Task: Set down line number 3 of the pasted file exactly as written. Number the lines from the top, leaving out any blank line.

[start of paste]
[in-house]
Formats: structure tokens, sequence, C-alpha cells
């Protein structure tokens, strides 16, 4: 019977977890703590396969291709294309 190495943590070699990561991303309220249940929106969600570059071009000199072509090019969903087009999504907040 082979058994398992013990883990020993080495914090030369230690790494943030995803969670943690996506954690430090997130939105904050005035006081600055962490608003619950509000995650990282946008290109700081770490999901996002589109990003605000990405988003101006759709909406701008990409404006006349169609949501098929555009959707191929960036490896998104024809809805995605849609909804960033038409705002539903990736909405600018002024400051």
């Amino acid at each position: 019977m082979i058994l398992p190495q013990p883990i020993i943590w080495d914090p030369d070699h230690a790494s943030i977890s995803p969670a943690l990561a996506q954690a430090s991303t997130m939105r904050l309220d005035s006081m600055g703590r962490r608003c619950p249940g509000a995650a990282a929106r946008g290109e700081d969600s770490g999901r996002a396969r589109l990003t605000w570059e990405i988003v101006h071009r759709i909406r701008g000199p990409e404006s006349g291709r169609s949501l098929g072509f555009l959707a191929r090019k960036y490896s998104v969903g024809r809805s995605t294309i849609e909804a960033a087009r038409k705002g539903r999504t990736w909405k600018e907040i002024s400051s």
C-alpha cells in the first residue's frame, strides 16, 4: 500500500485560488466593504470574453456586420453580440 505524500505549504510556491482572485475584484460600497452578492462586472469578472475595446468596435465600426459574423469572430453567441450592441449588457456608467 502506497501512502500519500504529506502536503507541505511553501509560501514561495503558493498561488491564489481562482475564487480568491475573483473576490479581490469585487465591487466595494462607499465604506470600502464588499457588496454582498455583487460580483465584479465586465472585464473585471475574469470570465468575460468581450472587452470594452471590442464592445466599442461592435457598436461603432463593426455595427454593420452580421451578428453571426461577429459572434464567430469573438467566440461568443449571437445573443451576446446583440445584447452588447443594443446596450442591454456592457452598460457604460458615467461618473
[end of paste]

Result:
């Protein structure tokens, strides 16, 4: 019977977890703590396969291709294309 190495943590070699990561991303309220249940929106969600570059071009000199072509090019969903087009999504907040 082979058994398992013990883990020993080495914090030369230690790494943030995803969670943690996506954690430090997130939105904050005035006081600055962490608003619950509000995650990282946008290109700081770490999901996002589109990003605000990405988003101006759709909406701008990409404006006349169609949501098929555009959707191929960036490896998104024809809805995605849609909804960033038409705002539903990736909405600018002024400051």